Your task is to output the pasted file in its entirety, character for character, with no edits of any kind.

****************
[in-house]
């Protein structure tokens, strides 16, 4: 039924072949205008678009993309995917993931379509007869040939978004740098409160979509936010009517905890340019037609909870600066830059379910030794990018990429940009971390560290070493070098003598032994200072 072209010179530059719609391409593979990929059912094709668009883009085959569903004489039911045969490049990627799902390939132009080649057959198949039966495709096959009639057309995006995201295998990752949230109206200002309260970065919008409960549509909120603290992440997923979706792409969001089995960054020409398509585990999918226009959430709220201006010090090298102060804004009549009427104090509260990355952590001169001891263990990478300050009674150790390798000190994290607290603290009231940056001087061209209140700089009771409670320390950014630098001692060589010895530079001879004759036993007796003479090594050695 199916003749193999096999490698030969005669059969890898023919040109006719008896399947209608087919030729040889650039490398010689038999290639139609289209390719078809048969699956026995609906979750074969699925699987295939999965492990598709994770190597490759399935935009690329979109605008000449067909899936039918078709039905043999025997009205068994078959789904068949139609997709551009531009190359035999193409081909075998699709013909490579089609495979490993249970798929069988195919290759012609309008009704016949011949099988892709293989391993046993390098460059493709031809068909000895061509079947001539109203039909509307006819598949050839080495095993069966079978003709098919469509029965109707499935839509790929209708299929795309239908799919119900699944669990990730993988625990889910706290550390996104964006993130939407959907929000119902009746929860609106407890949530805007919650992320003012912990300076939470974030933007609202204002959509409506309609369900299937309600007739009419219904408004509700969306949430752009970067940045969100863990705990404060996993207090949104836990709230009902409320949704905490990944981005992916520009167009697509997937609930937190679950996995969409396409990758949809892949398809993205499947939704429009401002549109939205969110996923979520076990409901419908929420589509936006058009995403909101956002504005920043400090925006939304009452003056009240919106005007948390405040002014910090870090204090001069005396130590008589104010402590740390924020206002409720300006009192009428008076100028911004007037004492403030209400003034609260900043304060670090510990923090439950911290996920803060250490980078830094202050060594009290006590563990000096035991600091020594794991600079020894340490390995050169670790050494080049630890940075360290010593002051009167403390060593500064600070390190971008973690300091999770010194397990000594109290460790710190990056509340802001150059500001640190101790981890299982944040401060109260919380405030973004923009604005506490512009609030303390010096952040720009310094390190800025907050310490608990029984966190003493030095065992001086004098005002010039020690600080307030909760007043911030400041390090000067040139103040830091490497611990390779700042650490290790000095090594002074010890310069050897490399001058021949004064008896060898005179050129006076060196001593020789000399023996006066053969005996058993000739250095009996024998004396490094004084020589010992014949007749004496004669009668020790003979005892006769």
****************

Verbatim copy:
[in-house]
């Protein structure tokens, strides 16, 4: 039924072949205008678009993309995917993931379509007869040939978004740098409160979509936010009517905890340019037609909870600066830059379910030794990018990429940009971390560290070493070098003598032994200072 072209010179530059719609391409593979990929059912094709668009883009085959569903004489039911045969490049990627799902390939132009080649057959198949039966495709096959009639057309995006995201295998990752949230109206200002309260970065919008409960549509909120603290992440997923979706792409969001089995960054020409398509585990999918226009959430709220201006010090090298102060804004009549009427104090509260990355952590001169001891263990990478300050009674150790390798000190994290607290603290009231940056001087061209209140700089009771409670320390950014630098001692060589010895530079001879004759036993007796003479090594050695 199916003749193999096999490698030969005669059969890898023919040109006719008896399947209608087919030729040889650039490398010689038999290639139609289209390719078809048969699956026995609906979750074969699925699987295939999965492990598709994770190597490759399935935009690329979109605008000449067909899936039918078709039905043999025997009205068994078959789904068949139609997709551009531009190359035999193409081909075998699709013909490579089609495979490993249970798929069988195919290759012609309008009704016949011949099988892709293989391993046993390098460059493709031809068909000895061509079947001539109203039909509307006819598949050839080495095993069966079978003709098919469509029965109707499935839509790929209708299929795309239908799919119900699944669990990730993988625990889910706290550390996104964006993130939407959907929000119902009746929860609106407890949530805007919650992320003012912990300076939470974030933007609202204002959509409506309609369900299937309600007739009419219904408004509700969306949430752009970067940045969100863990705990404060996993207090949104836990709230009902409320949704905490990944981005992916520009167009697509997937609930937190679950996995969409396409990758949809892949398809993205499947939704429009401002549109939205969110996923979520076990409901419908929420589509936006058009995403909101956002504005920043400090925006939304009452003056009240919106005007948390405040002014910090870090204090001069005396130590008589104010402590740390924020206002409720300006009192009428008076100028911004007037004492403030209400003034609260900043304060670090510990923090439950911290996920803060250490980078830094202050060594009290006590563990000096035991600091020594794991600079020894340490390995050169670790050494080049630890940075360290010593002051009167403390060593500064600070390190971008973690300091999770010194397990000594109290460790710190990056509340802001150059500001640190101790981890299982944040401060109260919380405030973004923009604005506490512009609030303390010096952040720009310094390190800025907050310490608990029984966190003493030095065992001086004098005002010039020690600080307030909760007043911030400041390090000067040139103040830091490497611990390779700042650490290790000095090594002074010890310069050897490399001058021949004064008896060898005179050129006076060196001593020789000399023996006066053969005996058993000739250095009996024998004396490094004084020589010992014949007749004496004669009668020790003979005892006769």